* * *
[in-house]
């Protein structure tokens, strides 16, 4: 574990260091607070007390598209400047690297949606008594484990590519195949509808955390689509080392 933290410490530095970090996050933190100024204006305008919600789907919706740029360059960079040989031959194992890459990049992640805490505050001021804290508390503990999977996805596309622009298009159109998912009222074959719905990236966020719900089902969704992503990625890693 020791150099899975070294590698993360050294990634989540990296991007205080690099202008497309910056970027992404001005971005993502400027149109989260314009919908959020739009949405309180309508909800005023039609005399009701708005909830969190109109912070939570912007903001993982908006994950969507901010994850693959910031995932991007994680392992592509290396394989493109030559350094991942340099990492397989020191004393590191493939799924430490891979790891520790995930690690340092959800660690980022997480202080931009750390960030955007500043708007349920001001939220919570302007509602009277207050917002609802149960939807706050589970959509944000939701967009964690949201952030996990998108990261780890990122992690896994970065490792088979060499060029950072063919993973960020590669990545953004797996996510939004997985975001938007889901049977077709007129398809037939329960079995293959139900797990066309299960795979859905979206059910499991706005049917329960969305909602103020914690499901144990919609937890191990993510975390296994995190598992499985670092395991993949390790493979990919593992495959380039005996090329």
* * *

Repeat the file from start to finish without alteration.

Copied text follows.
[in-house]
């Protein structure tokens, strides 16, 4: 574990260091607070007390598209400047690297949606008594484990590519195949509808955390689509080392 933290410490530095970090996050933190100024204006305008919600789907919706740029360059960079040989031959194992890459990049992640805490505050001021804290508390503990999977996805596309622009298009159109998912009222074959719905990236966020719900089902969704992503990625890693 020791150099899975070294590698993360050294990634989540990296991007205080690099202008497309910056970027992404001005971005993502400027149109989260314009919908959020739009949405309180309508909800005023039609005399009701708005909830969190109109912070939570912007903001993982908006994950969507901010994850693959910031995932991007994680392992592509290396394989493109030559350094991942340099990492397989020191004393590191493939799924430490891979790891520790995930690690340092959800660690980022997480202080931009750390960030955007500043708007349920001001939220919570302007509602009277207050917002609802149960939807706050589970959509944000939701967009964690949201952030996990998108990261780890990122992690896994970065490792088979060499060029950072063919993973960020590669990545953004797996996510939004997985975001938007889901049977077709007129398809037939329960079995293959139900797990066309299960795979859905979206059910499991706005049917329960969305909602103020914690499901144990919609937890191990993510975390296994995190598992499985670092395991993949390790493979990919593992495959380039005996090329």